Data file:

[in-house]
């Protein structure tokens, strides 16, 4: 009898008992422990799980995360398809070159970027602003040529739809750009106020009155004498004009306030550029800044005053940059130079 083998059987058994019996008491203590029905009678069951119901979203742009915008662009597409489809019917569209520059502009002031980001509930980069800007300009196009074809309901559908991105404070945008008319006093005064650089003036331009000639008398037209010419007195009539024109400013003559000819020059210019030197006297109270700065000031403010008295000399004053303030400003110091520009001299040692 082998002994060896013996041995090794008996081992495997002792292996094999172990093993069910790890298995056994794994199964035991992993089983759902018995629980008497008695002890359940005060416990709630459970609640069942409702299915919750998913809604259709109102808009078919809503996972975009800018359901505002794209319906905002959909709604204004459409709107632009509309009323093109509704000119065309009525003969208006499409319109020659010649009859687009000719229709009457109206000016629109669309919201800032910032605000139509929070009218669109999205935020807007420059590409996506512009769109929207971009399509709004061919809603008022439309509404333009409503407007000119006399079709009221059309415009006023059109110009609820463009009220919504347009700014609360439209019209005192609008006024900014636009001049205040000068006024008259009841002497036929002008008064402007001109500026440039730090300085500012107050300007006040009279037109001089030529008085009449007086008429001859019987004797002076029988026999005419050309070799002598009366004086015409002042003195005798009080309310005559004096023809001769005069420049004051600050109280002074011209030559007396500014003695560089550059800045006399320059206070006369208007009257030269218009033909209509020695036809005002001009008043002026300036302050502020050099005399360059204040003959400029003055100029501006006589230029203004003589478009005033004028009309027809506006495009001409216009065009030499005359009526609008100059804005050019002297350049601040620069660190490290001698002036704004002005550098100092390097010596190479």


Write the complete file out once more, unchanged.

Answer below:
[in-house]
């Protein structure tokens, strides 16, 4: 009898008992422990799980995360398809070159970027602003040529739809750009106020009155004498004009306030550029800044005053940059130079 083998059987058994019996008491203590029905009678069951119901979203742009915008662009597409489809019917569209520059502009002031980001509930980069800007300009196009074809309901559908991105404070945008008319006093005064650089003036331009000639008398037209010419007195009539024109400013003559000819020059210019030197006297109270700065000031403010008295000399004053303030400003110091520009001299040692 082998002994060896013996041995090794008996081992495997002792292996094999172990093993069910790890298995056994794994199964035991992993089983759902018995629980008497008695002890359940005060416990709630459970609640069942409702299915919750998913809604259709109102808009078919809503996972975009800018359901505002794209319906905002959909709604204004459409709107632009509309009323093109509704000119065309009525003969208006499409319109020659010649009859687009000719229709009457109206000016629109669309919201800032910032605000139509929070009218669109999205935020807007420059590409996506512009769109929207971009399509709004061919809603008022439309509404333009409503407007000119006399079709009221059309415009006023059109110009609820463009009220919504347009700014609360439209019209005192609008006024900014636009001049205040000068006024008259009841002497036929002008008064402007001109500026440039730090300085500012107050300007006040009279037109001089030529008085009449007086008429001859019987004797002076029988026999005419050309070799002598009366004086015409002042003195005798009080309310005559004096023809001769005069420049004051600050109280002074011209030559007396500014003695560089550059800045006399320059206070006369208007009257030269218009033909209509020695036809005002001009008043002026300036302050502020050099005399360059204040003959400029003055100029501006006589230029203004003589478009005033004028009309027809506006495009001409216009065009030499005359009526609008100059804005050019002297350049601040620069660190490290001698002036704004002005550098100092390097010596190479």